Name: John Salmons (pronounced SAL-muns) Position: SG/SF Height: 6’6″ or 6’7″ (depending on whom you ask) Weight:210-ish Birth Date: December 12, 1979 (29 years old) Birth Place: Philadelphia, PA Number: 15 Nicknames: Buck, Get Right, The Fish Man, Up Stream College: Miami (FL) Drafted: 2002, 1st Round, 26th overall by Philadelphia Experience: 7 seasons Previous teams: Philadelphia (2002-2006), Sacramento (2006-2009) Contract: $5.5 in 2009-10, $5.8 million in 2010-11 (player option) Expect: Pull-up jumpers, strong drives, solid man-to-man defense Don’t expect: Floor leadership, amazing ball-handling, a sixth man
Salmons has become a highly effective slasher. He can get to the hoop, absorb contact and finish with either hand. However, Salmons prefers to stop short of the basket, pull up and squeeze off midrange jump shots. In fact, according to 82games.com, 73 percent of his shots during his 26 games with the Bulls were jumpers. (He attempted jumpers 68 percent of the time when he was with the Kings.)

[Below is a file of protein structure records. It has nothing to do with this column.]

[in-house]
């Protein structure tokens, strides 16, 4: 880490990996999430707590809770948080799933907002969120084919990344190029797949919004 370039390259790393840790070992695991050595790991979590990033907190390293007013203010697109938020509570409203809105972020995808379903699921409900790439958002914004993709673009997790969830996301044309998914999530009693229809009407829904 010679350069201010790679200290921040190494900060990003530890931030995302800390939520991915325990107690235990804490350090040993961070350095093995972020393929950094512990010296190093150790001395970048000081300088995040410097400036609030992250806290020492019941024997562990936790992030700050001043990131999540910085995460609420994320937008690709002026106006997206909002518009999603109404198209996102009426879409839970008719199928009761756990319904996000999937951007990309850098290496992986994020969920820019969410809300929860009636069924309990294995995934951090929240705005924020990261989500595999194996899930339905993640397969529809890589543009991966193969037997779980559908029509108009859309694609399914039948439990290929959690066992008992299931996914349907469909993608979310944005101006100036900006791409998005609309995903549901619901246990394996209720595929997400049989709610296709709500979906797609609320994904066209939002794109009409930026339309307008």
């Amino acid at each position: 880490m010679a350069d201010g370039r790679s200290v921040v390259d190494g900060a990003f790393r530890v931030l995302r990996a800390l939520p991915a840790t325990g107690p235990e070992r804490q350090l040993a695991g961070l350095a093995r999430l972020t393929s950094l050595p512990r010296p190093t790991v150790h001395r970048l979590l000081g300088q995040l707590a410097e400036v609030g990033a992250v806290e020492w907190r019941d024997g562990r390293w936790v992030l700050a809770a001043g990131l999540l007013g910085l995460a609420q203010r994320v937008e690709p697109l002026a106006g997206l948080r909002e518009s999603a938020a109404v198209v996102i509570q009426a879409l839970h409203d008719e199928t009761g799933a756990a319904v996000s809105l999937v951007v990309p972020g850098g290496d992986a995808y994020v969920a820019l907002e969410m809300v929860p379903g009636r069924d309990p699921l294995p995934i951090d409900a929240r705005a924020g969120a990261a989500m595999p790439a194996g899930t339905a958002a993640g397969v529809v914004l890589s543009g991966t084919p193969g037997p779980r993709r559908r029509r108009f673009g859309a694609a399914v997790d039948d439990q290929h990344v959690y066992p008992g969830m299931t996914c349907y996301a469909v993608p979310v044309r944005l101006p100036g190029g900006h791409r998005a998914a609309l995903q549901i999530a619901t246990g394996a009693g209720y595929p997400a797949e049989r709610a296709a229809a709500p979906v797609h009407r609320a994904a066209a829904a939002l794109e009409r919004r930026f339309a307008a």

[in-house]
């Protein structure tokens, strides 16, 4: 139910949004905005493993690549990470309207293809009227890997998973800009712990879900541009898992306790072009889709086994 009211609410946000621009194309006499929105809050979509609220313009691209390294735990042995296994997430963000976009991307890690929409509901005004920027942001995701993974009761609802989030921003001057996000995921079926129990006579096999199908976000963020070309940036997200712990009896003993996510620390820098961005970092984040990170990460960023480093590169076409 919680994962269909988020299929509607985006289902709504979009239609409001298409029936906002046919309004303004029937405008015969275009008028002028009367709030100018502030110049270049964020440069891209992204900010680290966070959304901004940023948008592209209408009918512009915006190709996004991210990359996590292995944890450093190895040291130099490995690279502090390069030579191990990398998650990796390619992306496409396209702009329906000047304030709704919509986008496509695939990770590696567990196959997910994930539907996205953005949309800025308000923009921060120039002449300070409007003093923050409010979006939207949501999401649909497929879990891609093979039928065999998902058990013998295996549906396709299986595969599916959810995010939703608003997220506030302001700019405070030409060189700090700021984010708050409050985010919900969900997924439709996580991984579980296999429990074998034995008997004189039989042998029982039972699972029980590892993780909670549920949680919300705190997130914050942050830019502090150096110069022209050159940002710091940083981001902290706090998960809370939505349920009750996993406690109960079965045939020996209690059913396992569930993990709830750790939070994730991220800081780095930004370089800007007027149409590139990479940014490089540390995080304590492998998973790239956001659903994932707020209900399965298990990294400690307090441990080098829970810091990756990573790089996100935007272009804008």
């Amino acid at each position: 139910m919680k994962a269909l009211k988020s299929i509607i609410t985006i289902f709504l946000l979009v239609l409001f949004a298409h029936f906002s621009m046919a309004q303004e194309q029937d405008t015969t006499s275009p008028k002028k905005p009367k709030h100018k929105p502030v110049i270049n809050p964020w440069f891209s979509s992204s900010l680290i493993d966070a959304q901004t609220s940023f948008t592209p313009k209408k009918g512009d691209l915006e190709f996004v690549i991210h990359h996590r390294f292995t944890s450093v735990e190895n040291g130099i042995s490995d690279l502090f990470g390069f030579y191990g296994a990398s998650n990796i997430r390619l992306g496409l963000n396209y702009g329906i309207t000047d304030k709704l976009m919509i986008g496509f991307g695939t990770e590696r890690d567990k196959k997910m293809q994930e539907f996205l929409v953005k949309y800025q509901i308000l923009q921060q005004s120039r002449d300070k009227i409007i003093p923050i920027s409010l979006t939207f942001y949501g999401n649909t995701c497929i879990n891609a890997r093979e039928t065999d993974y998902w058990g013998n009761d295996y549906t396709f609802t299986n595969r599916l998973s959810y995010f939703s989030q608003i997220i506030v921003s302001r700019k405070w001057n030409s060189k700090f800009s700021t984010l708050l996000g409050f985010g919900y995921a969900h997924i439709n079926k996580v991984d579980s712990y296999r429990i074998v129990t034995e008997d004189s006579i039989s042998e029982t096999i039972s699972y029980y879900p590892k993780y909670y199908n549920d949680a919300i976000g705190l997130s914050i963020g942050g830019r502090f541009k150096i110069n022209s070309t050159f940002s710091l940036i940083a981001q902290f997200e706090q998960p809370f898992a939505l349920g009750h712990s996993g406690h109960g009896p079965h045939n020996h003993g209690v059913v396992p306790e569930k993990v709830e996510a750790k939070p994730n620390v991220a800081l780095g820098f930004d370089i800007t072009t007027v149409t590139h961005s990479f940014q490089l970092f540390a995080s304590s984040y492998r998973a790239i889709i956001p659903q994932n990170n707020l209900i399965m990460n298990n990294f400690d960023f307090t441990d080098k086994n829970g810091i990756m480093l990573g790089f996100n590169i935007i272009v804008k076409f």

Despite his love affair with the jump shot, Salmons was a pretty efficient scorer last season, shooting 47 percent from the field and nearly 42 percent from three-point range. In fact, he led the 2008-09 Bulls in True Shooting Percentage and was second (to Joakim Noah) in Effective Field Goal Percentage. And while it’s true he played only 26 games in Chicago, his season totals still would have ranked him second in both categories.
So Salmons can penetrate, create his own shots and spread the floor with his outside shooting ability. Those are good things. Unfortunately, a decent chunk of his scoring comes from isolation plays that feature him dribbling, dribbling and dribbling some more until he can cut to the hoop or invent a jumper. During these isolations, Salmons can (and will) overlook cutting teammates and interrupt the flow of the offense. He sometimes commits needless turnovers by overdribbling or forcing a drive. He also has the tendency to disappear when his number isn’t called frequently enough.